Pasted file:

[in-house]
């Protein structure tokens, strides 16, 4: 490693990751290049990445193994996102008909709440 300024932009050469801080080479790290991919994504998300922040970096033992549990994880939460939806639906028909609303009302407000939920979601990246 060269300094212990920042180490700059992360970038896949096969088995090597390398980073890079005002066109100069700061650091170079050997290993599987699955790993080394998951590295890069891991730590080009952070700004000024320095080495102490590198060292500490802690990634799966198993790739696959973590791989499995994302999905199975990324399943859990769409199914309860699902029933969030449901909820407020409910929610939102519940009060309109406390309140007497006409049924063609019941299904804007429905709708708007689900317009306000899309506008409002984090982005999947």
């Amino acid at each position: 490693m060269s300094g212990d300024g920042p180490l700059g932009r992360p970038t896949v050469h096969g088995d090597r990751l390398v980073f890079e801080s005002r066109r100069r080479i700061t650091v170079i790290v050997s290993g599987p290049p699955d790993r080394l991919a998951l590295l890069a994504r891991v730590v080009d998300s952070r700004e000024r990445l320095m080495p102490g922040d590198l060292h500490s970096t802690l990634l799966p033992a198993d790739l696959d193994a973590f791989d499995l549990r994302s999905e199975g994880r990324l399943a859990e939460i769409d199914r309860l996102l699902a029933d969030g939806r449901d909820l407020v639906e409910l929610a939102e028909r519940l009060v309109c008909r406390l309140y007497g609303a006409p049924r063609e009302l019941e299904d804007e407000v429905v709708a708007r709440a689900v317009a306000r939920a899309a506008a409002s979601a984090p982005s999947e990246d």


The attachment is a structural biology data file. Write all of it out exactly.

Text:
[in-house]
């Protein structure tokens, strides 16, 4: 490693990751290049990445193994996102008909709440 300024932009050469801080080479790290991919994504998300922040970096033992549990994880939460939806639906028909609303009302407000939920979601990246 060269300094212990920042180490700059992360970038896949096969088995090597390398980073890079005002066109100069700061650091170079050997290993599987699955790993080394998951590295890069891991730590080009952070700004000024320095080495102490590198060292500490802690990634799966198993790739696959973590791989499995994302999905199975990324399943859990769409199914309860699902029933969030449901909820407020409910929610939102519940009060309109406390309140007497006409049924063609019941299904804007429905709708708007689900317009306000899309506008409002984090982005999947």
């Amino acid at each position: 490693m060269s300094g212990d300024g920042p180490l700059g932009r992360p970038t896949v050469h096969g088995d090597r990751l390398v980073f890079e801080s005002r066109r100069r080479i700061t650091v170079i790290v050997s290993g599987p290049p699955d790993r080394l991919a998951l590295l890069a994504r891991v730590v080009d998300s952070r700004e000024r990445l320095m080495p102490g922040d590198l060292h500490s970096t802690l990634l799966p033992a198993d790739l696959d193994a973590f791989d499995l549990r994302s999905e199975g994880r990324l399943a859990e939460i769409d199914r309860l996102l699902a029933d969030g939806r449901d909820l407020v639906e409910l929610a939102e028909r519940l009060v309109c008909r406390l309140y007497g609303a006409p049924r063609e009302l019941e299904d804007e407000v429905v709708a708007r709440a689900v317009a306000r939920a899309a506008a409002s979601a984090p982005s999947e990246d």